Twitter will need to think beyond advertisements and find better ways to capitalize on breaking news events if it wants to remain a dominant communication player, according to a startup and marketing expert interviewed by ReadWriteWeb.
"Their attempts at finding a revenue stream in promoted Tweets or display ads fail to take advantage of the one thing that consistently drives people to engage on Twitter: live events," said marketing consultant Drew Davis, who has been following Twitter's evolution during the past three years. "Everything from the Deepwater Horizon Oil Spill, Michael Jackson's death and World Cup Soccer - not to mention Arab Spring and Obama's Town Hall meeting are missed monetization opportunities for a platform that handles live events better than any other digital media."
Last month, a widely circulated Gawker report confirmed what most in social media circles had long assumed: Twitter is failing to make money, and that means an initial public offering of its shares could be years away.
Solutions to this problem aren't as simple as increasing the number of paid ads, which may turn off core users who use Twitter as a communication platform. And some of the blame for inconsistent revenue numbers is Twitter's own doing, as it has long made its API stream available to developers - who have, in turn, built profitable third-party apps with no remuneration to the San Francisco-based company.
If Gawker's numbers are right - and Twitter has yet to publicly dispute them - Twitter's revenue was a third of expenses last year, and 2011 isn't off to much better of a start. Twitter will need to reverse that trend or become yet another dot-com that didn't.
Big News Could Equal Big Profits
Davis said Twitter doesn't have to wait for big news events like the Penn State scandal or the death of Osama bin Laden to profit. Small news stories break on Twitter every day, and the site is increasingly being used to "cover" niche events that the mainstream press feels are too focused to warrant coverage.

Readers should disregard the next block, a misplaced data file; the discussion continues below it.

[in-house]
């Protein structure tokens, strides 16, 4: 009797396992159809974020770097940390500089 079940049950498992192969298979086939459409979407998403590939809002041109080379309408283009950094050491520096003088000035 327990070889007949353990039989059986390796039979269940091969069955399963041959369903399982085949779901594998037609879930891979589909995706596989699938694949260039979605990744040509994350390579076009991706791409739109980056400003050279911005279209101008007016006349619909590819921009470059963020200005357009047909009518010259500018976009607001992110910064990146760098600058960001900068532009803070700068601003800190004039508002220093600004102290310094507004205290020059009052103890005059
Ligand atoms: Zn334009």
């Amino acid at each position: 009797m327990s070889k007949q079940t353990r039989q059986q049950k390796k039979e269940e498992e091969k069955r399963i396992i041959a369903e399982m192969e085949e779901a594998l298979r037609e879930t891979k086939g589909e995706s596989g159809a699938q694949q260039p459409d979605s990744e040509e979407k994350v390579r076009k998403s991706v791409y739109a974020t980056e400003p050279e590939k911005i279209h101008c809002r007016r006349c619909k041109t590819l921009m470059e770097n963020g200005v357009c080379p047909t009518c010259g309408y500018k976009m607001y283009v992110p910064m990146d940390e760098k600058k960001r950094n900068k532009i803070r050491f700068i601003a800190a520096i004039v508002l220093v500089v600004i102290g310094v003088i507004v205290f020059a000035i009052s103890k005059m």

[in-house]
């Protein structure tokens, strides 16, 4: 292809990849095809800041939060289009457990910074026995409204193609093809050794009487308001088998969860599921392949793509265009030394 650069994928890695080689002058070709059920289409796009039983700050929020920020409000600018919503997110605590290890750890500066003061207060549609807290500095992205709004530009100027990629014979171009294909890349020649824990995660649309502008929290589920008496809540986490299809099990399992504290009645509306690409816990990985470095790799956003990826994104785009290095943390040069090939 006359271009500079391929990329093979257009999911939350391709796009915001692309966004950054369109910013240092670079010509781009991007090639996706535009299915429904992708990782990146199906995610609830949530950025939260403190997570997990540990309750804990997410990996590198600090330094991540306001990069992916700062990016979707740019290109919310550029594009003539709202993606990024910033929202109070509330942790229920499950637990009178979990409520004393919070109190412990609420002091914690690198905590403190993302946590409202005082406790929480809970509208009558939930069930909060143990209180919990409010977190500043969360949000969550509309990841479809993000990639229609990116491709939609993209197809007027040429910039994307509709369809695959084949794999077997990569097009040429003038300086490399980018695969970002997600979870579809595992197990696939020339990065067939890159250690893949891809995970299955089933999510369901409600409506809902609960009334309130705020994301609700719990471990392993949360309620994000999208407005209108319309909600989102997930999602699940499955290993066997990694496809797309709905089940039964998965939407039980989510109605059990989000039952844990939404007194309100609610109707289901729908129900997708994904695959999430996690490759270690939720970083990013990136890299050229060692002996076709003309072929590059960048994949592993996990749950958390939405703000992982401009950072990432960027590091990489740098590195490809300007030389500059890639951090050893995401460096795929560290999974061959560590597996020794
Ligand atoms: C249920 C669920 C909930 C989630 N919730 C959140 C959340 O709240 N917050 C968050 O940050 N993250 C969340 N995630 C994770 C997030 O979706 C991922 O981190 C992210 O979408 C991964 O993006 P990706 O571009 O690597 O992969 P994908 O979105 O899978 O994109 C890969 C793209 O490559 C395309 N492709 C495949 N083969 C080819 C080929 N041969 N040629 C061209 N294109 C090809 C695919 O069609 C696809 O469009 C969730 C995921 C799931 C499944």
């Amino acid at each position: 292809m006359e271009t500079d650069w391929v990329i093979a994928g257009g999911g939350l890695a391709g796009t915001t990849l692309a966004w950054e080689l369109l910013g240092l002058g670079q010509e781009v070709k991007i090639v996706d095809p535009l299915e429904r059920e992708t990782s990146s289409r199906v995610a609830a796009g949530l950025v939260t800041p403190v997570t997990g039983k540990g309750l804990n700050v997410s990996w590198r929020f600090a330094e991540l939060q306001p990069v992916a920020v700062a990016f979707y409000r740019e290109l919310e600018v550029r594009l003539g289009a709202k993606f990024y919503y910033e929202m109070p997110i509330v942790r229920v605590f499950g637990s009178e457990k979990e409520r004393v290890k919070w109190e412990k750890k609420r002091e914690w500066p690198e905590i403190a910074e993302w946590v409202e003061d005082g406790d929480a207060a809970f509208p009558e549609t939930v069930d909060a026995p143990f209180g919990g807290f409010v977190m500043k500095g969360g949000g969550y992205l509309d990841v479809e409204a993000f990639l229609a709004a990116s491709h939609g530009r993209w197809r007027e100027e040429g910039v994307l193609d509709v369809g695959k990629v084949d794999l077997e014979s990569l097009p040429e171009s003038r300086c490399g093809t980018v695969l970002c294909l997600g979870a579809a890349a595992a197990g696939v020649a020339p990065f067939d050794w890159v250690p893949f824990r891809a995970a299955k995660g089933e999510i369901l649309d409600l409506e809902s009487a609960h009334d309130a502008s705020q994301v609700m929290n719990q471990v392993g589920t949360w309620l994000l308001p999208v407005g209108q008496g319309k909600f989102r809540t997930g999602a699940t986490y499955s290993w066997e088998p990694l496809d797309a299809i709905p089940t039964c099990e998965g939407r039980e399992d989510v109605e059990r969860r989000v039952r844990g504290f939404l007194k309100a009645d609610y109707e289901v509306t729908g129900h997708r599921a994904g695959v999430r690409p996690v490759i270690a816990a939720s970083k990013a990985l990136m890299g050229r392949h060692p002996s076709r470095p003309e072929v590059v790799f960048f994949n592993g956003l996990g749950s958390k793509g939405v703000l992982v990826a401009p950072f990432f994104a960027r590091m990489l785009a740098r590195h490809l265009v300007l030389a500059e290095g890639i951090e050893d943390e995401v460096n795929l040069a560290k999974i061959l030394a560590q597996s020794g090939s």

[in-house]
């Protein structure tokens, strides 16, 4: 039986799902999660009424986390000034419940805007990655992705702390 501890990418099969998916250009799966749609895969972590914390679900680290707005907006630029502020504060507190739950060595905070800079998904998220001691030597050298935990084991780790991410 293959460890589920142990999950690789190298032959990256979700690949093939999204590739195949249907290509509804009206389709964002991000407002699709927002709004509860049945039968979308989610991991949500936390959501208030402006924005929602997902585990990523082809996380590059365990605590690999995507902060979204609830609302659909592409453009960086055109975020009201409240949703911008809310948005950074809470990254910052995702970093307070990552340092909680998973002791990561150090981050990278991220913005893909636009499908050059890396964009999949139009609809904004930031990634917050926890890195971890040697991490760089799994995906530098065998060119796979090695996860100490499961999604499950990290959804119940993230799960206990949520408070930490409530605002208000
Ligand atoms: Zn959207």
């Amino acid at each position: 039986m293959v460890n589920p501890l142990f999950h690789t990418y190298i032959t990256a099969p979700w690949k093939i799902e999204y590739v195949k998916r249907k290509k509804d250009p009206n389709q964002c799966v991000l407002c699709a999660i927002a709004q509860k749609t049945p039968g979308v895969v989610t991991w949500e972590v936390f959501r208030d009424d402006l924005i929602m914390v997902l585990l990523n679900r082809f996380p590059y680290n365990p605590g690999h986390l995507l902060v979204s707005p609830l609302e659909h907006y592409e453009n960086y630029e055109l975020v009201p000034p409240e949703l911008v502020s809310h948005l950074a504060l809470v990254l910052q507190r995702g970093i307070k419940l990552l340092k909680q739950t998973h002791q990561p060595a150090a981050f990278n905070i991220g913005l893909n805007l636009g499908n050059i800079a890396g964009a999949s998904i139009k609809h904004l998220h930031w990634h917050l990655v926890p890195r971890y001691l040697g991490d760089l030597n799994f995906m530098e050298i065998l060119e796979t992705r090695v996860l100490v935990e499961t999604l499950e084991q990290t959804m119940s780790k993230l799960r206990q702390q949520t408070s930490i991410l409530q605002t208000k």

"But let's not forget that even the small industry events and niche breaking news garner daily interest from media types, influencers, business people and pundits," Davis said. "There are opportunities everyday to focus Twitter's efforts on facilitating a more focused platform that drives the news cycle focused solely on live event coverage."
The key will be for Twitter to become more nimble: in spotting news events, evaluating their accuracy, and presenting on-the-fly opportunities to advertisers. Too often now, big news events break on Twitter, only to be verified as false a few minutes later. Fake celebrity deaths are an almost-weekly occurrence on Twitter, giving the platform a boy-who-cried-wolf status when celebrities really do die.
Davis even suggests Twitter may find revenue if it's more proactive in verifying information sources.
"Given the exposure these events garner, individual experts, content creators, journalists, even brands could pay to ensure their Tweet stream is a credible source - even, perhaps, abiding to some guidelines to ensure they report accurately," he said. "Earning and then paying for the 'trusted source' label will improve the value of the content created, as well as the platform's long-term viability as a source of information and insight rather than a marketing tool or spam haven."